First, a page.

“What size do you wear,” the petite older woman asked as she headed to the nearest clothing rack. I was at David’s Bridal to get fitted for my bridesmaid dress. I paused looking at the measuring tape around her neck, then the colorful garments, and then my reflection in a nearby mirror. The question is kind of tricky, really. My dresses that I pull over my head are one size. My dresses that zip in the back are another. And my jean size varies depending on where I shop. Honestly, I’m quite fond of major chains that participate in vanity sizing, so I knew size of the skinnys I was rocking wouldn’t be very accurate.
I couldn’t zip the first dress and the second dress was a bit saggy. My three choices: order a half size and hope it looked right, take the larger less flattering look, or lose a few pounds. I was all for getting the larger dress tailored, but then I figured that the dress could be my motivation to finally sign-up for the weekend fitness boot camp. And, oh how I needed motivation. My gym membership was just an unnecessary drain on my account and I’d gotten quite lazy with my healthy eating habits.
Days after the fitting I read that “African-American and Hispanic women are twice as likely as Caucasian women to report not wanting to change their body in anyway,” and something clicked. As much as I wanted to blame my lack of exercise on a busy schedule, the real reason I wasn’t working out was because I looked fine. I don’t look like the folks on television or in the magazines, but I’m okay with that. You would think that with my family’s history for diabetes, high blood pressure, and fibroids, I’d be doing more to monitor my health, but I wasn’t. Why? Because I looked fine.
Eventually, I started thinking about my relationship with diet and exercise. Body confidence has never been much of an issue for me. Maybe in my teens, but my mom always assured me that I was fine. As I got older I was more likely to dance in the mirror singing India Arie’s “Video,” than to stress about buying the next size up. I learned to love my body through constant positive reinforcement. I was taught to embrace my curves, even when I was pushing pass “thick.” I saw men who loved women no matter their size. And I knew women who loved themselves even when they had to hit specialty stores for the perfect fit. I’ve been assured and reassured my dopeness isn’t tied to my pants size. And I believe it wholeheartedly, but now I’m wondering if all of this confidence, as mentally and emotionally liberating as it is, is actually bad for my health.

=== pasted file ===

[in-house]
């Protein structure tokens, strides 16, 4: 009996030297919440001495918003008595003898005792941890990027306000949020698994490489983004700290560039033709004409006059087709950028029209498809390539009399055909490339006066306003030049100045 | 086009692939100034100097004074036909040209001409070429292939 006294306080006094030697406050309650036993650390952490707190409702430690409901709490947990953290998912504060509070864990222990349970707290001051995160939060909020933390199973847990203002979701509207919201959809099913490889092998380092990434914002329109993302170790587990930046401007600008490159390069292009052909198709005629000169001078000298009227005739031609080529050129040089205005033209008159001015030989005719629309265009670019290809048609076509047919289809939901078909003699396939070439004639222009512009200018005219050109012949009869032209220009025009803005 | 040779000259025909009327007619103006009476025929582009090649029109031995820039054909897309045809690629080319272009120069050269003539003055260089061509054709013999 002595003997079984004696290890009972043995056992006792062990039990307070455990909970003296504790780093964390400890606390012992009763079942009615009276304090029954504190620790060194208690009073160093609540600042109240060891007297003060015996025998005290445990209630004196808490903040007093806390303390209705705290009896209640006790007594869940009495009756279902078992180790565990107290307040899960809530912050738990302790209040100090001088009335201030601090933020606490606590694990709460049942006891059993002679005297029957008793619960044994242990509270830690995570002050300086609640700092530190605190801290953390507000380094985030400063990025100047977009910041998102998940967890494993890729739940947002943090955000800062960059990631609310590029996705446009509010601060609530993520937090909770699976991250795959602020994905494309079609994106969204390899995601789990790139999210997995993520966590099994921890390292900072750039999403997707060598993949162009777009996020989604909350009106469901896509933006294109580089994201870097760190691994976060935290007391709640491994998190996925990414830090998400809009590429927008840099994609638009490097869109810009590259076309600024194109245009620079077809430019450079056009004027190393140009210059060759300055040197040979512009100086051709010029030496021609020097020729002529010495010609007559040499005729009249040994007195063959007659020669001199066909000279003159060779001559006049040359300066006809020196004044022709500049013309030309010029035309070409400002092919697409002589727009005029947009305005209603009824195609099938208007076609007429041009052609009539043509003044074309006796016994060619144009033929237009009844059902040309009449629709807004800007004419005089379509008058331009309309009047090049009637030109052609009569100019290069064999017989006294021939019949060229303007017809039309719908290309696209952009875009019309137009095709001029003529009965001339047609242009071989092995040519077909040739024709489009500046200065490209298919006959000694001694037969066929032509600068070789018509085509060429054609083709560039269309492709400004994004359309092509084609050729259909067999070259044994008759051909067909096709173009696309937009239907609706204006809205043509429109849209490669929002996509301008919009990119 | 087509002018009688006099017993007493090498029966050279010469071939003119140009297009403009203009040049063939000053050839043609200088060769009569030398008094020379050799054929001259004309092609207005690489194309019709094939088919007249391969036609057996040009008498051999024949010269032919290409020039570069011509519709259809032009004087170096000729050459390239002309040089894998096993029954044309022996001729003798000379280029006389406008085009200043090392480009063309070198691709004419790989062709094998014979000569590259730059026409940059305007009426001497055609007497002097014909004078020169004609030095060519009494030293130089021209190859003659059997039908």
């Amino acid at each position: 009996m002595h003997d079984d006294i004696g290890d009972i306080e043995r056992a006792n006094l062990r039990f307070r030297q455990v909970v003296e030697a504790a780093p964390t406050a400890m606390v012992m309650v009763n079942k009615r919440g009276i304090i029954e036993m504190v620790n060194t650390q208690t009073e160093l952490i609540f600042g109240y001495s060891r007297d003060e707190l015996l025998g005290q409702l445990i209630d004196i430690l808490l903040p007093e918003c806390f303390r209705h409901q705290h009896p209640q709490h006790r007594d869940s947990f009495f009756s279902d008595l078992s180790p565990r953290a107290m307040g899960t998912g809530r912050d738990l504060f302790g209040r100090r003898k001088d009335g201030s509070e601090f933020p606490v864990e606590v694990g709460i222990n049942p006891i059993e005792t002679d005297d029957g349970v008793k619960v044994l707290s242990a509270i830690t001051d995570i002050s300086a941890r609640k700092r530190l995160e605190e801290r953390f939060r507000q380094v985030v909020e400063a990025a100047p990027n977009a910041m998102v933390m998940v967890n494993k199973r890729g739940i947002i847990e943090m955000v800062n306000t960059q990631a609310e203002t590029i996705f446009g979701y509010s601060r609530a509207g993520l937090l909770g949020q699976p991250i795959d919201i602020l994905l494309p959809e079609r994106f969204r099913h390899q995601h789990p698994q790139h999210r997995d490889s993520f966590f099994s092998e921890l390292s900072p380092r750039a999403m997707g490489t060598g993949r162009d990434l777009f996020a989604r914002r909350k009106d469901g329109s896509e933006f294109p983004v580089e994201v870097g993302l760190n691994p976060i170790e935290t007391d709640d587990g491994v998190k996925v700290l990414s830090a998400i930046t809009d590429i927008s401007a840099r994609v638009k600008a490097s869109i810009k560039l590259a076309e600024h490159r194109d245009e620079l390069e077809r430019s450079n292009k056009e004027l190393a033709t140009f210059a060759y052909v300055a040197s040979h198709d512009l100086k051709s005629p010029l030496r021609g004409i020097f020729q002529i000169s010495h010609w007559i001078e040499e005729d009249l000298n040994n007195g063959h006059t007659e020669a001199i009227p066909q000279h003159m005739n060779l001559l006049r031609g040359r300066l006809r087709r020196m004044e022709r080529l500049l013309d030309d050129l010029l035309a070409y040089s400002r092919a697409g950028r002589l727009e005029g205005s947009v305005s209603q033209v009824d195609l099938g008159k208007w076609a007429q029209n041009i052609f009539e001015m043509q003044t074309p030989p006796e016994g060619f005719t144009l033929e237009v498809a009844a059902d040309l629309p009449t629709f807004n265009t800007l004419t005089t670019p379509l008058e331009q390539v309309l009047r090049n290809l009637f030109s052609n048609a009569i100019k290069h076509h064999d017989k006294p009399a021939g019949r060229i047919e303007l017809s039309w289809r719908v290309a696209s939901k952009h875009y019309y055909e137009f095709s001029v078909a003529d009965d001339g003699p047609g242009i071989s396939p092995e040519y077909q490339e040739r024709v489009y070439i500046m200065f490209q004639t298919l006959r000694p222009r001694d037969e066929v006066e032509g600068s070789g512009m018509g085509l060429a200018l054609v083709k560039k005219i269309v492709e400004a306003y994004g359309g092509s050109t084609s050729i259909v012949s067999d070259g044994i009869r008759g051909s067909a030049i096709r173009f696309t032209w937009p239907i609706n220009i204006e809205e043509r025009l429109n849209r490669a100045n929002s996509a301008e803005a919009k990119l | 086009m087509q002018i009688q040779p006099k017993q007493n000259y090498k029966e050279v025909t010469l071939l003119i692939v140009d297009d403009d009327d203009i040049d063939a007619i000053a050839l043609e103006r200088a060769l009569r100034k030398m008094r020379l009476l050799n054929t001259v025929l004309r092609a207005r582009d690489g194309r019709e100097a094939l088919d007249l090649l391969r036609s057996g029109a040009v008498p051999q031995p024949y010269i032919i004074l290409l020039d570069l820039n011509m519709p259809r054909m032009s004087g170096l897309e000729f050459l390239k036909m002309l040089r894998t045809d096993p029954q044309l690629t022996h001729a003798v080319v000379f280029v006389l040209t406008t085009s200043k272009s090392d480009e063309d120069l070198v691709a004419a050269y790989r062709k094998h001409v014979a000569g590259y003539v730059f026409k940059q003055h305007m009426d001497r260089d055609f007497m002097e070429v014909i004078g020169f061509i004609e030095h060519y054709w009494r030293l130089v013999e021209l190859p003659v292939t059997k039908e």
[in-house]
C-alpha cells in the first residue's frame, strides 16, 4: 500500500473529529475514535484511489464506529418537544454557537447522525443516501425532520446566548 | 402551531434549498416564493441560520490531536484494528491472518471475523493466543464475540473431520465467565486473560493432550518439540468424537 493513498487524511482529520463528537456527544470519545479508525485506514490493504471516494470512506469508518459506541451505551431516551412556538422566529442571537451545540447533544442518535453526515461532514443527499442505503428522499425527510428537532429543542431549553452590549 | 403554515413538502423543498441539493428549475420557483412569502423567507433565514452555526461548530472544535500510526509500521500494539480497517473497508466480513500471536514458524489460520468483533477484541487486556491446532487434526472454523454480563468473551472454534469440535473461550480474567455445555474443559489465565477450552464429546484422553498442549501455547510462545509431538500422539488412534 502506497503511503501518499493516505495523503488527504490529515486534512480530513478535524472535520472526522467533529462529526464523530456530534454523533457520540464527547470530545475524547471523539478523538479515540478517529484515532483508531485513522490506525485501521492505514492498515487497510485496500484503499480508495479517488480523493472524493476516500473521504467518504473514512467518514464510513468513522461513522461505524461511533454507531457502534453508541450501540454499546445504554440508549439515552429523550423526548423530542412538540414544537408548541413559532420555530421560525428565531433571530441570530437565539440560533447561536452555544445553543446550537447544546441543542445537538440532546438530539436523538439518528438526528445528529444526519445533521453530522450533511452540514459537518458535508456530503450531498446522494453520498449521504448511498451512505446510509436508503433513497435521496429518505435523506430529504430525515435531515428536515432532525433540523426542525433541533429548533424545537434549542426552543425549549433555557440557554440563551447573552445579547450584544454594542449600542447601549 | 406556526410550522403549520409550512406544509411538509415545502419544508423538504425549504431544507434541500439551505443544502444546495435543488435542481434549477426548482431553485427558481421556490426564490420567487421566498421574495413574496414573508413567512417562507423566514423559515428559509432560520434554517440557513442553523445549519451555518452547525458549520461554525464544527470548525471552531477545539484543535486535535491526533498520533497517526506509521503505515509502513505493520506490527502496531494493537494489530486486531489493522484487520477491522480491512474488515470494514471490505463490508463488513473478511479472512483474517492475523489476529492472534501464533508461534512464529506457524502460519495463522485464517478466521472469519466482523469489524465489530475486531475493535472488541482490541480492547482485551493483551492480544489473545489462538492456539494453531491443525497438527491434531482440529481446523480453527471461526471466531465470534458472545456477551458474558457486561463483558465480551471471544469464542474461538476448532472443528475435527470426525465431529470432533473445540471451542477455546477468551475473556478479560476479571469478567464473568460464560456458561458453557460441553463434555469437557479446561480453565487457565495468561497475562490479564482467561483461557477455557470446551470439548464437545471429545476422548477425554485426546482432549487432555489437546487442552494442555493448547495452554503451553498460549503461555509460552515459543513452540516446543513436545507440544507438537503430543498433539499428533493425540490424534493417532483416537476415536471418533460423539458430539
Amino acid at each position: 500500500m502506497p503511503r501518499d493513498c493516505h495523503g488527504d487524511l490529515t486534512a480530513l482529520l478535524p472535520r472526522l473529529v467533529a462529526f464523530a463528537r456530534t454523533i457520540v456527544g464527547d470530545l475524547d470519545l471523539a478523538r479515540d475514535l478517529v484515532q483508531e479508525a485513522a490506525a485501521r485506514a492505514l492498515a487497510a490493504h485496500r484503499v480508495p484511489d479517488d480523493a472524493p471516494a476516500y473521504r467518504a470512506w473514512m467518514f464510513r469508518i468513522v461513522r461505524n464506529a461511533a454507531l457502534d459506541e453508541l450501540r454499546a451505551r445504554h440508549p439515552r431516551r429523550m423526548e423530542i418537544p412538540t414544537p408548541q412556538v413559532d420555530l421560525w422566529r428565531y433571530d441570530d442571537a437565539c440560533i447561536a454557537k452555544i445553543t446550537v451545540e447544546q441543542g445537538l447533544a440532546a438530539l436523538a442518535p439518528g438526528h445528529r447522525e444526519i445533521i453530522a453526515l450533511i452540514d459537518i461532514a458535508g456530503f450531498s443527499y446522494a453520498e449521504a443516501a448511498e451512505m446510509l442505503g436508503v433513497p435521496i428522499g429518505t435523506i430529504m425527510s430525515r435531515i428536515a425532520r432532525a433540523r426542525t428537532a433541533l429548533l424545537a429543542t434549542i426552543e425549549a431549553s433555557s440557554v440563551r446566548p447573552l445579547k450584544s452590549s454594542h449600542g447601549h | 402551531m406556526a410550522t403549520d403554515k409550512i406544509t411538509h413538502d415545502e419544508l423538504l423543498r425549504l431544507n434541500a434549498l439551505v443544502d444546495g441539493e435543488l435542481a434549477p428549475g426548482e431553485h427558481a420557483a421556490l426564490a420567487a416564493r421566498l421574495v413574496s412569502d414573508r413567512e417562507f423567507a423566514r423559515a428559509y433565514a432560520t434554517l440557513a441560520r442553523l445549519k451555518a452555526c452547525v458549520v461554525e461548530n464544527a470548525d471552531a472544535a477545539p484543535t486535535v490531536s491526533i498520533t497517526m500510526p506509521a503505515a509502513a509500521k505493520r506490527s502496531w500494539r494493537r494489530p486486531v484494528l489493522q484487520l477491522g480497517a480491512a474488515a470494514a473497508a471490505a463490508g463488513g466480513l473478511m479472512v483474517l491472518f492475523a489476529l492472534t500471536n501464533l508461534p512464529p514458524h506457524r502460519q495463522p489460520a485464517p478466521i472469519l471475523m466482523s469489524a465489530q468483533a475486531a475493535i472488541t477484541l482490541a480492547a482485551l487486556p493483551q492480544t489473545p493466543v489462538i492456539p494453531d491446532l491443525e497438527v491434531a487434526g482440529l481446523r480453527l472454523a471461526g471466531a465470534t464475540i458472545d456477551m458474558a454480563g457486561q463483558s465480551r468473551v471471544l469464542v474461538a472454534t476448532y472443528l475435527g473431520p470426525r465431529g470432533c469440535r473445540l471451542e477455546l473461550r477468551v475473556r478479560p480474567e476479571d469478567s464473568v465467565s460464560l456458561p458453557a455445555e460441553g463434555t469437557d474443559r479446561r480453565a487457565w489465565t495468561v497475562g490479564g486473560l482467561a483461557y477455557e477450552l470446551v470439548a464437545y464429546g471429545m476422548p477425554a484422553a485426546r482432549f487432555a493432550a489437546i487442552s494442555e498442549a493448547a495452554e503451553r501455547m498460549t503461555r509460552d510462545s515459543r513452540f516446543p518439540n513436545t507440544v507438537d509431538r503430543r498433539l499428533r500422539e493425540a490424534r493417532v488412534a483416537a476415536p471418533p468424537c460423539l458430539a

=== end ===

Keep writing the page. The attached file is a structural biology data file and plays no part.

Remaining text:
Over the last few years I’ve lost about 70 pounds. I only started working out because my doctor told me I needed to lose weight, point blank period. I dropped a little weight and then stopped working out. I looked good. My family thought I looked good. Dudes thought I looked good. I was done waking up hella early, waiting for the elliptical, and avoiding the really buff and fit folks at the gym. Then I started covering health for a magazine. The stats I saw each day had me a little shook. When I found out that women with waists larger than 35 inches were more likely to suffer from heart disease and other illnesses had me running laps, doing crunches, and jumping rope like crazy. But soon whispers of “girl, you look fine don’t,” and “don’t lose too much weight, men like a little something to hold on to” beat out the stats and working out moved to the back burner. And so on and so forth.
Now that I’m working out again, I’m determined to stick with it. I’ve been thinking about how my family would be different if fitness was really about health. What medications wouldn’t be part of our vocabulary? Who would still be alive? If striving for an active, healthy lifestyle wasn’t equated with lack of confidence or trying to conform to mainstream standards of beauty, what would studies and health reports on people of color look like? Maintaining my new lifestyle is going to take some serious reprogramming. Training myself to think of proper diet and exercise as manifestations of self-love, instead of a sign that I hate my body, won’t be easy. But I’m down to work it out.